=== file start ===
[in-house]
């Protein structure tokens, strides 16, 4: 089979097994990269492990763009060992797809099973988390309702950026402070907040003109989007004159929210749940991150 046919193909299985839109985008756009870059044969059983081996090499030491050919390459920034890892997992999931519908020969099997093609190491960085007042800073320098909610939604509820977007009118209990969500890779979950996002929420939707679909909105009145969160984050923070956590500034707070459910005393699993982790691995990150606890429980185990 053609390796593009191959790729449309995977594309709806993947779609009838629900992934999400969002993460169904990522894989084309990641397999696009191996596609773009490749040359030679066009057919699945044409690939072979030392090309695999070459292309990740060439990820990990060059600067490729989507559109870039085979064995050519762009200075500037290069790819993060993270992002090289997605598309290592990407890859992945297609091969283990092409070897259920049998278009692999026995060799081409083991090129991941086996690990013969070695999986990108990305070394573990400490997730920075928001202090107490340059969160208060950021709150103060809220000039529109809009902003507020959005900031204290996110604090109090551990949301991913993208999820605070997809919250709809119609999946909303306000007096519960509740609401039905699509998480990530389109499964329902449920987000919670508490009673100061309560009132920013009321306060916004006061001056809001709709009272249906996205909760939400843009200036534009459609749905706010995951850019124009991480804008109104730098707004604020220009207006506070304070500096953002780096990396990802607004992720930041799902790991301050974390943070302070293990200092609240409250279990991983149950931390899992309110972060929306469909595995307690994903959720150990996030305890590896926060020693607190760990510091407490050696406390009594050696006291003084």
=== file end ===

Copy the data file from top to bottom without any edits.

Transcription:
[in-house]
């Protein structure tokens, strides 16, 4: 089979097994990269492990763009060992797809099973988390309702950026402070907040003109989007004159929210749940991150 046919193909299985839109985008756009870059044969059983081996090499030491050919390459920034890892997992999931519908020969099997093609190491960085007042800073320098909610939604509820977007009118209990969500890779979950996002929420939707679909909105009145969160984050923070956590500034707070459910005393699993982790691995990150606890429980185990 053609390796593009191959790729449309995977594309709806993947779609009838629900992934999400969002993460169904990522894989084309990641397999696009191996596609773009490749040359030679066009057919699945044409690939072979030392090309695999070459292309990740060439990820990990060059600067490729989507559109870039085979064995050519762009200075500037290069790819993060993270992002090289997605598309290592990407890859992945297609091969283990092409070897259920049998278009692999026995060799081409083991090129991941086996690990013969070695999986990108990305070394573990400490997730920075928001202090107490340059969160208060950021709150103060809220000039529109809009902003507020959005900031204290996110604090109090551990949301991913993208999820605070997809919250709809119609999946909303306000007096519960509740609401039905699509998480990530389109499964329902449920987000919670508490009673100061309560009132920013009321306060916004006061001056809001709709009272249906996205909760939400843009200036534009459609749905706010995951850019124009991480804008109104730098707004604020220009207006506070304070500096953002780096990396990802607004992720930041799902790991301050974390943070302070293990200092609240409250279990991983149950931390899992309110972060929306469909595995307690994903959720150990996030305890590896926060020693607190760990510091407490050696406390009594050696006291003084």